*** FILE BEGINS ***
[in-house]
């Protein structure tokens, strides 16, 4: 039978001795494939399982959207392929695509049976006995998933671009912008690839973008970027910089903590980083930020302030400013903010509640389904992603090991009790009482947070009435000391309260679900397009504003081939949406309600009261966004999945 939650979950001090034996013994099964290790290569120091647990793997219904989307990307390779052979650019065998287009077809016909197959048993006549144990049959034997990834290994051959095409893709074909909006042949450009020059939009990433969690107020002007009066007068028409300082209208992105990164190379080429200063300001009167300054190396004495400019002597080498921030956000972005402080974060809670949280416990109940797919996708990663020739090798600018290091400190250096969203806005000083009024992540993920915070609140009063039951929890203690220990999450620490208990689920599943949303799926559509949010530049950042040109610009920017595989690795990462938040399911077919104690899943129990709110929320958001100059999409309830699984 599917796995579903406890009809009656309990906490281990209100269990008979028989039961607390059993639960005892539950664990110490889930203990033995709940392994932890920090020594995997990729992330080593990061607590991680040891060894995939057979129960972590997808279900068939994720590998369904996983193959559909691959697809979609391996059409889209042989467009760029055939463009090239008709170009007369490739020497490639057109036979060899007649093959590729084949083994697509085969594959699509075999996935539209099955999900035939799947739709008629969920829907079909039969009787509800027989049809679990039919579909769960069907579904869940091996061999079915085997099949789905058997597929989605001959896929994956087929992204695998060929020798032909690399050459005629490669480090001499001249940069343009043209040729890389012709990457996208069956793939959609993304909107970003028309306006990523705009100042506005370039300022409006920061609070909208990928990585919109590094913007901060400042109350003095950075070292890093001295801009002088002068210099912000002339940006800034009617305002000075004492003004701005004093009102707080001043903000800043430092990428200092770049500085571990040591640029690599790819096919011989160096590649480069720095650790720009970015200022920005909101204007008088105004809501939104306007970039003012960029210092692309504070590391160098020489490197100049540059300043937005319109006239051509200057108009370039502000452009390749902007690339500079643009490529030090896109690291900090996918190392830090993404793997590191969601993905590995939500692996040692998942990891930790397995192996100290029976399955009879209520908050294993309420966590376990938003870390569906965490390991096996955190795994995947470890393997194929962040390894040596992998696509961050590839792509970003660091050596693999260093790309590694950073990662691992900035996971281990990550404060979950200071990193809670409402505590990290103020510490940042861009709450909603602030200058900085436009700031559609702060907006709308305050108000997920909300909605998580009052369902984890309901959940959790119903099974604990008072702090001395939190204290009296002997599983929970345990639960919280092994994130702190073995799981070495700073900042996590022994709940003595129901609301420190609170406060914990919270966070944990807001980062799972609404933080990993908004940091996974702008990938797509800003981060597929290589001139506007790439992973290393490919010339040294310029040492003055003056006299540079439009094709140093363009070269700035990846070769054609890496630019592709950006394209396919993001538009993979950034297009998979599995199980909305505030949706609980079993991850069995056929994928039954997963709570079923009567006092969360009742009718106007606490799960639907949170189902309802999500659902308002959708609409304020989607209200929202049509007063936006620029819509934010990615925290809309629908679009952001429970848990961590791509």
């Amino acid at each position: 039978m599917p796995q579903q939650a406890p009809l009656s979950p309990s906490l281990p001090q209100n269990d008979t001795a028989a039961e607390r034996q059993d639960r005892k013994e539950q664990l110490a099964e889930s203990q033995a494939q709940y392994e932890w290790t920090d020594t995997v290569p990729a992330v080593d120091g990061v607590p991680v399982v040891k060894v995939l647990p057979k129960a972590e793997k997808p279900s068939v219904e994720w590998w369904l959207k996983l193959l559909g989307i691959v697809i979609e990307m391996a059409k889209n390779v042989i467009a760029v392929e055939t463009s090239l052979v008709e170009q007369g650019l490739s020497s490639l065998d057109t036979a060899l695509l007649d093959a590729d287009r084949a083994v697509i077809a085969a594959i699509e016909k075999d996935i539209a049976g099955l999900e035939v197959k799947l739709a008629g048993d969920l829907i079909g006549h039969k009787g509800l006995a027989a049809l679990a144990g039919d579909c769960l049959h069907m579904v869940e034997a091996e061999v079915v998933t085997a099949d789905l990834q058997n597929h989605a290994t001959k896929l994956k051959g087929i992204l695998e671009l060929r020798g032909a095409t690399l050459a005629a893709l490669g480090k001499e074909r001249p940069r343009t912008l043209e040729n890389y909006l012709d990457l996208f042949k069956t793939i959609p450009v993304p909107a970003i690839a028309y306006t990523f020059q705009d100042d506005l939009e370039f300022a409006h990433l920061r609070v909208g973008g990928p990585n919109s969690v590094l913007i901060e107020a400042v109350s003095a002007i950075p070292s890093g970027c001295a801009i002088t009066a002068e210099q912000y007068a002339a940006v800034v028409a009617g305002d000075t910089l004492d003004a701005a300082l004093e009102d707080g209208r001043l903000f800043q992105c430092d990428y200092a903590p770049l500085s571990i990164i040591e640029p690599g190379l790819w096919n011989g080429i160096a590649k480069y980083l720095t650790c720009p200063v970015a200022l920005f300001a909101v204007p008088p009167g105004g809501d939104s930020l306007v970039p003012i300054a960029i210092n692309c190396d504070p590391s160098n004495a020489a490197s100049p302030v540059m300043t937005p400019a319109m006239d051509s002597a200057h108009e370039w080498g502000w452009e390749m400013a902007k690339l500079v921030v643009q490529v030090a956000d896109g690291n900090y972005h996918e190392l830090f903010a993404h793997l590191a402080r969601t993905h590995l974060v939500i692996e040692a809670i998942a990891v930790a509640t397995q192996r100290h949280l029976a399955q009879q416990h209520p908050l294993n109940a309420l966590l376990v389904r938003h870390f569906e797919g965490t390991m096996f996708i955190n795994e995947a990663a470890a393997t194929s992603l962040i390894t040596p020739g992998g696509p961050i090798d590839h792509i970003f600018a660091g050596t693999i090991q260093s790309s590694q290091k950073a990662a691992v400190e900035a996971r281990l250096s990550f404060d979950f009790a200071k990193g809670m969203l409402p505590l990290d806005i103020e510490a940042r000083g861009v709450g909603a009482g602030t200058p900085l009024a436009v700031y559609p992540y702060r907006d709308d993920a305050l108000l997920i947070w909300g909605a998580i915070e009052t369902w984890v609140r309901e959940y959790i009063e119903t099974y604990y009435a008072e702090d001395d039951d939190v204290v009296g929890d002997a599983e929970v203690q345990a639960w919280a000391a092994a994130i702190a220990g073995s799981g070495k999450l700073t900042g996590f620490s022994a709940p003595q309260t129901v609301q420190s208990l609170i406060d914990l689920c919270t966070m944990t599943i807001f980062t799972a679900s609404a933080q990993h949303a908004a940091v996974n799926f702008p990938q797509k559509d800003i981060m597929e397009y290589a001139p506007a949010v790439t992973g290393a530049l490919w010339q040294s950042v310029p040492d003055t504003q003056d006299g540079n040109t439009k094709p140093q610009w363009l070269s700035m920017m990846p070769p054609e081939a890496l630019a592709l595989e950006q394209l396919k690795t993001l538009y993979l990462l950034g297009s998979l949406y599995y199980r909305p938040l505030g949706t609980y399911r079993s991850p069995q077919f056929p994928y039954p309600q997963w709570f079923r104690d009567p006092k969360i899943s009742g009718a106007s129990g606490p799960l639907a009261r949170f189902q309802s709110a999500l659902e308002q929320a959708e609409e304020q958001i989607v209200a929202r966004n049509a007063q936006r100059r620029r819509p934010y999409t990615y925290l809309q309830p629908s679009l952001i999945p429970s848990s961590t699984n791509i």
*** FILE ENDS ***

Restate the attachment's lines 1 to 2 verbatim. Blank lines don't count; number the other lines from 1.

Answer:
[in-house]
């Protein structure tokens, strides 16, 4: 039978001795494939399982959207392929695509049976006995998933671009912008690839973008970027910089903590980083930020302030400013903010509640389904992603090991009790009482947070009435000391309260679900397009504003081939949406309600009261966004999945 939650979950001090034996013994099964290790290569120091647990793997219904989307990307390779052979650019065998287009077809016909197959048993006549144990049959034997990834290994051959095409893709074909909006042949450009020059939009990433969690107020002007009066007068028409300082209208992105990164190379080429200063300001009167300054190396004495400019002597080498921030956000972005402080974060809670949280416990109940797919996708990663020739090798600018290091400190250096969203806005000083009024992540993920915070609140009063039951929890203690220990999450620490208990689920599943949303799926559509949010530049950042040109610009920017595989690795990462938040399911077919104690899943129990709110929320958001100059999409309830699984 599917796995579903406890009809009656309990906490281990209100269990008979028989039961607390059993639960005892539950664990110490889930203990033995709940392994932890920090020594995997990729992330080593990061607590991680040891060894995939057979129960972590997808279900068939994720590998369904996983193959559909691959697809979609391996059409889209042989467009760029055939463009090239008709170009007369490739020497490639057109036979060899007649093959590729084949083994697509085969594959699509075999996935539209099955999900035939799947739709008629969920829907079909039969009787509800027989049809679990039919579909769960069907579904869940091996061999079915085997099949789905058997597929989605001959896929994956087929992204695998060929020798032909690399050459005629490669480090001499001249940069343009043209040729890389012709990457996208069956793939959609993304909107970003028309306006990523705009100042506005370039300022409006920061609070909208990928990585919109590094913007901060400042109350003095950075070292890093001295801009002088002068210099912000002339940006800034009617305002000075004492003004701005004093009102707080001043903000800043430092990428200092770049500085571990040591640029690599790819096919011989160096590649480069720095650790720009970015200022920005909101204007008088105004809501939104306007970039003012960029210092692309504070590391160098020489490197100049540059300043937005319109006239051509200057108009370039502000452009390749902007690339500079643009490529030090896109690291900090996918190392830090993404793997590191969601993905590995939500692996040692998942990891930790397995192996100290029976399955009879209520908050294993309420966590376990938003870390569906965490390991096996955190795994995947470890393997194929962040390894040596992998696509961050590839792509970003660091050596693999260093790309590694950073990662691992900035996971281990990550404060979950200071990193809670409402505590990290103020510490940042861009709450909603602030200058900085436009700031559609702060907006709308305050108000997920909300909605998580009052369902984890309901959940959790119903099974604990008072702090001395939190204290009296002997599983929970345990639960919280092994994130702190073995799981070495700073900042996590022994709940003595129901609301420190609170406060914990919270966070944990807001980062799972609404933080990993908004940091996974702008990938797509800003981060597929290589001139506007790439992973290393490919010339040294310029040492003055003056006299540079439009094709140093363009070269700035990846070769054609890496630019592709950006394209396919993001538009993979950034297009998979599995199980909305505030949706609980079993991850069995056929994928039954997963709570079923009567006092969360009742009718106007606490799960639907949170189902309802999500659902308002959708609409304020989607209200929202049509007063936006620029819509934010990615925290809309629908679009952001429970848990961590791509």